Observations of a dial-switcher watching the Sydney Olympics on CBC and NBC:
Swimming heats in prime time. The bomb-out of the United States men's and women's gymnastics teams. Newspaper and Internet reports several hours before events air. And perhaps boredom with all those repetitious and predictable, soap opera-like, up-close and personal pieces with athletes. Competition with the NFL.
Perhaps all those things have contributed to the disappointing early ratings that NBC received for its taped coverage of the Summer Olympics. Clearly, the record number of hours carried by NBC isn't supported by the need for them. The inclusion of swimming heats in prime time is evidence of that.
The local ratings for Monday night's prime time coverage, which included swimming, hit a low of 11.7 on Channel 2 and didn't even win the evening. Dallas' victory over Washington, which started at 9 p.m., in the Monday Night Football game scored 13.7. CBC's Olympic coverage ranged from 2.3 to a 3.1 from 8:15 p.m. to 10 p.m.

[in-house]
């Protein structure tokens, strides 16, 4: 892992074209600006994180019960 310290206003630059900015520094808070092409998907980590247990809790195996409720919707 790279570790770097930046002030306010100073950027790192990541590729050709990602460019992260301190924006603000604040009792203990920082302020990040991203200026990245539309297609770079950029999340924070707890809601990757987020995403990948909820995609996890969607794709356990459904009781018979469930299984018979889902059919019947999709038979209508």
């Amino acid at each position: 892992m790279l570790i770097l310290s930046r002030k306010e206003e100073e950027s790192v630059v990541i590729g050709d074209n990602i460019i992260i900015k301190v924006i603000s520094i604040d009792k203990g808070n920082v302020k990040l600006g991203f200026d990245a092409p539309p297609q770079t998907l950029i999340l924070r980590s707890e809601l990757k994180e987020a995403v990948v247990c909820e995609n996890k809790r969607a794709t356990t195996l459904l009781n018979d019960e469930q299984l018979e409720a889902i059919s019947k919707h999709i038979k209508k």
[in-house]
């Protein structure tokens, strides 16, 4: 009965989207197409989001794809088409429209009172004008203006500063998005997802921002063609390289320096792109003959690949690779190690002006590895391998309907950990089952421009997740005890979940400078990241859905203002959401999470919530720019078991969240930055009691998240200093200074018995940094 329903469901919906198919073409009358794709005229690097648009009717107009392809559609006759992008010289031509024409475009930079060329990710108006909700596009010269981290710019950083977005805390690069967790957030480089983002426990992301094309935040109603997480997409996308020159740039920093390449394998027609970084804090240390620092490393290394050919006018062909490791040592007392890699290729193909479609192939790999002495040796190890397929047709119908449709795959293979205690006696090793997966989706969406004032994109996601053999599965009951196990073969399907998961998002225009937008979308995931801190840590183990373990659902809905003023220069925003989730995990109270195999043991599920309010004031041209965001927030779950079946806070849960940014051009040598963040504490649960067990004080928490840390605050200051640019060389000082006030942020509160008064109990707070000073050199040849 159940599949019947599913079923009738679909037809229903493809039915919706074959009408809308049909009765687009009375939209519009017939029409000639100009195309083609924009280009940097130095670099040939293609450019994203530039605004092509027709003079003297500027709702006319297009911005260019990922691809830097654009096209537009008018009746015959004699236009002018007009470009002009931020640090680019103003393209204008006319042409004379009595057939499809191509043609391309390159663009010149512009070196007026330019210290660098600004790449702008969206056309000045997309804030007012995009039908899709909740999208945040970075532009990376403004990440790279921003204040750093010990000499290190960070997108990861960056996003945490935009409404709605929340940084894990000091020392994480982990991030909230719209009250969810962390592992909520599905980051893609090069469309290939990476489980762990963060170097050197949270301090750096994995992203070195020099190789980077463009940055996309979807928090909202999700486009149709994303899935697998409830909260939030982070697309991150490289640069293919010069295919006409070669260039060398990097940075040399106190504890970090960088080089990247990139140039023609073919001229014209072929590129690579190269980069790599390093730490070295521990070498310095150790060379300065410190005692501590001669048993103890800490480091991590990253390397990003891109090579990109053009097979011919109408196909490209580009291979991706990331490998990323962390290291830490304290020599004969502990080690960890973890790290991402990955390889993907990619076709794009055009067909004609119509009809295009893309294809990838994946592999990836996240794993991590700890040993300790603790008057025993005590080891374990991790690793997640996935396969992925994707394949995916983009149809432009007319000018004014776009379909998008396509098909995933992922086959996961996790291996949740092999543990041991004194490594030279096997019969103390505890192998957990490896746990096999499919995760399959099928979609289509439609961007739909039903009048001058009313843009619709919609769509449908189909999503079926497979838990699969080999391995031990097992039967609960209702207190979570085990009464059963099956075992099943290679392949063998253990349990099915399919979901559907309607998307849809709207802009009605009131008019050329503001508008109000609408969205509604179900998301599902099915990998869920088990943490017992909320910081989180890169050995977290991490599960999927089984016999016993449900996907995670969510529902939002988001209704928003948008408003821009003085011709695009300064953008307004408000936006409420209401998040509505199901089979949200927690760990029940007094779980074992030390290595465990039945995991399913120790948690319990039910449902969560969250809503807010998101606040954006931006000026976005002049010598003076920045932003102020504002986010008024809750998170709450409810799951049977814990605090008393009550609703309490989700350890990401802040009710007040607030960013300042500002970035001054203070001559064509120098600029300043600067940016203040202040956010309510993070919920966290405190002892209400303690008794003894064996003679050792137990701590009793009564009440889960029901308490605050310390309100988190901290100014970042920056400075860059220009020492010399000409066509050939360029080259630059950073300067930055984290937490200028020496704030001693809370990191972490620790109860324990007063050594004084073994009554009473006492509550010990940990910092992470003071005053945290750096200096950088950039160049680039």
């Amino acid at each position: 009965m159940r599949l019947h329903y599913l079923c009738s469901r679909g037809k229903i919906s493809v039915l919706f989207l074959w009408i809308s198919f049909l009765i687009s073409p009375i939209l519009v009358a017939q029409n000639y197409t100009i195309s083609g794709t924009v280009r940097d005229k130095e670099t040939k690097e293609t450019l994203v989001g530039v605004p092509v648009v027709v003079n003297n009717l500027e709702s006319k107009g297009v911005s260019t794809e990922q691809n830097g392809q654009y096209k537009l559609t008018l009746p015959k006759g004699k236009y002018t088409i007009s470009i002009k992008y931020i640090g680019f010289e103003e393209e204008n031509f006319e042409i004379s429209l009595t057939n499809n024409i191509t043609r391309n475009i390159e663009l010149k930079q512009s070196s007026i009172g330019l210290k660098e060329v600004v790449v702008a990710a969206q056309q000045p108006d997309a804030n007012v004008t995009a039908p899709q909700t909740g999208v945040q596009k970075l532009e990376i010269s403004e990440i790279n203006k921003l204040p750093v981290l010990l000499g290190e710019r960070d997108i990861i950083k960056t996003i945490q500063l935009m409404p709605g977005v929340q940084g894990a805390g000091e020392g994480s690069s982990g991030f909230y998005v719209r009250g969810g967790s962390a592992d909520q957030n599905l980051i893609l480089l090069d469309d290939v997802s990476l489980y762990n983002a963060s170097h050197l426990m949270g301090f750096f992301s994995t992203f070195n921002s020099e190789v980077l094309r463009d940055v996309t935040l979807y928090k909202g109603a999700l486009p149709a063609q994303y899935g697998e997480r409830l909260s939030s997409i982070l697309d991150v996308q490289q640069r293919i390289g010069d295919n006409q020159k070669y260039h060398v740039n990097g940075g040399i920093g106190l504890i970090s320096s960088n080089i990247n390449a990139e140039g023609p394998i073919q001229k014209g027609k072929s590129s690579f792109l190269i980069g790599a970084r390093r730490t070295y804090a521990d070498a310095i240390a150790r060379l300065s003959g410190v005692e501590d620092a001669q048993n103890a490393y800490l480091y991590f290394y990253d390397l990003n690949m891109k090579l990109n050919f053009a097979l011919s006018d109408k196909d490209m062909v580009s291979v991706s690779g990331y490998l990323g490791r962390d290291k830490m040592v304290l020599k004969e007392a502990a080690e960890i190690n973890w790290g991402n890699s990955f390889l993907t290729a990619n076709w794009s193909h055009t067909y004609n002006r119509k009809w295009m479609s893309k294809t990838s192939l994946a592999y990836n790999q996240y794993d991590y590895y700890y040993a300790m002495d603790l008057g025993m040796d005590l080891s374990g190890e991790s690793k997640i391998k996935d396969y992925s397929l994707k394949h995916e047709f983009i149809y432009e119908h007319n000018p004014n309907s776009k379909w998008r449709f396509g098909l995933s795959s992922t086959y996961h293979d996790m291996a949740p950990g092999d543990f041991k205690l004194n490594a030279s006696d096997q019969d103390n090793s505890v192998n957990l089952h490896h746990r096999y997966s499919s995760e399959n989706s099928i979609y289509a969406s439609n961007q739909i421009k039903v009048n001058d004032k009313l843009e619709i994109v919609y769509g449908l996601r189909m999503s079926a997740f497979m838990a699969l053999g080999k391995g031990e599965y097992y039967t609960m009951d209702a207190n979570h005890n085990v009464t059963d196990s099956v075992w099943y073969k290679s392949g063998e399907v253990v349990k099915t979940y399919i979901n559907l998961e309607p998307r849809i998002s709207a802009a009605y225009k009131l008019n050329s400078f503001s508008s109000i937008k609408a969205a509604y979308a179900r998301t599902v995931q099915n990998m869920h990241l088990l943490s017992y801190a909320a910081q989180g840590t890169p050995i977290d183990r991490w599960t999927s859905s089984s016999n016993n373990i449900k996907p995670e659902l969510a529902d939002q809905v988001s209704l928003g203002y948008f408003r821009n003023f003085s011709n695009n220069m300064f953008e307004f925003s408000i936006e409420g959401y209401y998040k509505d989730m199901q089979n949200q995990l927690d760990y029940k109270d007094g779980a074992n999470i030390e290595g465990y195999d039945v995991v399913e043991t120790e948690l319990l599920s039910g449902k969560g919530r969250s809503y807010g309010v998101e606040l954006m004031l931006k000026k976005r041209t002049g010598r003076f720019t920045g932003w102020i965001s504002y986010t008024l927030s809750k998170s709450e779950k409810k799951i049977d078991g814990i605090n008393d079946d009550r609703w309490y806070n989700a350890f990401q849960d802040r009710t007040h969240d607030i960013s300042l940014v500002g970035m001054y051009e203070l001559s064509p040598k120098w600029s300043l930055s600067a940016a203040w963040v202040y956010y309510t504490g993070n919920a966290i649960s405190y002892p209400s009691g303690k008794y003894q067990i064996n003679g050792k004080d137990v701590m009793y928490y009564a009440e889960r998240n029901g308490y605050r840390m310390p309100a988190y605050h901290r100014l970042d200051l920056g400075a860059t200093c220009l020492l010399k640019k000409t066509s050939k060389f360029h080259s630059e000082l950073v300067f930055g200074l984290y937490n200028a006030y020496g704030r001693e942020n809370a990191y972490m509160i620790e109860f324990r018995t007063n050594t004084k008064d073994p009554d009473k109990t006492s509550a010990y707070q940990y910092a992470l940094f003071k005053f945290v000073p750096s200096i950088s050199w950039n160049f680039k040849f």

An outbreak of cheerleading also occurred Monday night on NBC. Swimming analyst Rowdy Gaines and gymnastics expert Tim Daggett acted like, well, Canadian analysts when the Americans did well. And in gymnastics that wasn't too often. It almost sounded like an act of desperation by NBC, but I doubt that was the case.
Even the "Today" show is getting in on the act of revealing results before its network airs them. On Tuesday morning, Katie Couric introduced a canned piece on Australian swimmer Ian Thorpe by telling the early morning audience that he had won his third gold medal in a relay a few hours earlier.